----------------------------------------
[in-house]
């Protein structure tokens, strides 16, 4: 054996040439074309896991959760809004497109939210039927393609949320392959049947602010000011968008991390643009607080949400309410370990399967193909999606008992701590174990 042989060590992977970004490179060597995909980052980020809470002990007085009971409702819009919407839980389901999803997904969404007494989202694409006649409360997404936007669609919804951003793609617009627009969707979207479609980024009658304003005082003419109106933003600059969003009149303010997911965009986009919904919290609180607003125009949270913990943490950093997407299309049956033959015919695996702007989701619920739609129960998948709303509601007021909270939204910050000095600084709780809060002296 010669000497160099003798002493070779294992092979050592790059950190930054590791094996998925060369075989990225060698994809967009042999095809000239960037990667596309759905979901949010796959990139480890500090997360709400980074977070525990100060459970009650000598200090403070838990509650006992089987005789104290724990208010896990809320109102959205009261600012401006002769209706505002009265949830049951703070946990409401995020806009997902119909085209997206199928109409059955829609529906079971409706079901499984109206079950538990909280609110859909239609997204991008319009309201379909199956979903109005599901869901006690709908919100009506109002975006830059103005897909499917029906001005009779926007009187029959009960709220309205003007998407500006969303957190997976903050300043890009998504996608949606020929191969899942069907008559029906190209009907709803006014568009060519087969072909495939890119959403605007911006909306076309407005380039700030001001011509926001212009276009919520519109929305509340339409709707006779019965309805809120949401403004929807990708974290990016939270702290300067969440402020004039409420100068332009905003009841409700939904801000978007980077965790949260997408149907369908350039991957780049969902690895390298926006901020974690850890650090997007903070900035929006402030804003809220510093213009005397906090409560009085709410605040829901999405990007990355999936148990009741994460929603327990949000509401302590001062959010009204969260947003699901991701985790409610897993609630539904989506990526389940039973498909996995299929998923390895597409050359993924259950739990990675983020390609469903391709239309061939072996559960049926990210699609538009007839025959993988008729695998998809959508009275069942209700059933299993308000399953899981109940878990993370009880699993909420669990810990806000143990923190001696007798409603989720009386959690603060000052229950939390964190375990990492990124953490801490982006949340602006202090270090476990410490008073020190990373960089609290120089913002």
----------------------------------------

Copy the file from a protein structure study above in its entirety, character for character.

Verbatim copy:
[in-house]
């Protein structure tokens, strides 16, 4: 054996040439074309896991959760809004497109939210039927393609949320392959049947602010000011968008991390643009607080949400309410370990399967193909999606008992701590174990 042989060590992977970004490179060597995909980052980020809470002990007085009971409702819009919407839980389901999803997904969404007494989202694409006649409360997404936007669609919804951003793609617009627009969707979207479609980024009658304003005082003419109106933003600059969003009149303010997911965009986009919904919290609180607003125009949270913990943490950093997407299309049956033959015919695996702007989701619920739609129960998948709303509601007021909270939204910050000095600084709780809060002296 010669000497160099003798002493070779294992092979050592790059950190930054590791094996998925060369075989990225060698994809967009042999095809000239960037990667596309759905979901949010796959990139480890500090997360709400980074977070525990100060459970009650000598200090403070838990509650006992089987005789104290724990208010896990809320109102959205009261600012401006002769209706505002009265949830049951703070946990409401995020806009997902119909085209997206199928109409059955829609529906079971409706079901499984109206079950538990909280609110859909239609997204991008319009309201379909199956979903109005599901869901006690709908919100009506109002975006830059103005897909499917029906001005009779926007009187029959009960709220309205003007998407500006969303957190997976903050300043890009998504996608949606020929191969899942069907008559029906190209009907709803006014568009060519087969072909495939890119959403605007911006909306076309407005380039700030001001011509926001212009276009919520519109929305509340339409709707006779019965309805809120949401403004929807990708974290990016939270702290300067969440402020004039409420100068332009905003009841409700939904801000978007980077965790949260997408149907369908350039991957780049969902690895390298926006901020974690850890650090997007903070900035929006402030804003809220510093213009005397906090409560009085709410605040829901999405990007990355999936148990009741994460929603327990949000509401302590001062959010009204969260947003699901991701985790409610897993609630539904989506990526389940039973498909996995299929998923390895597409050359993924259950739990990675983020390609469903391709239309061939072996559960049926990210699609538009007839025959993988008729695998998809959508009275069942209700059933299993308000399953899981109940878990993370009880699993909420669990810990806000143990923190001696007798409603989720009386959690603060000052229950939390964190375990990492990124953490801490982006949340602006202090270090476990410490008073020190990373960089609290120089913002």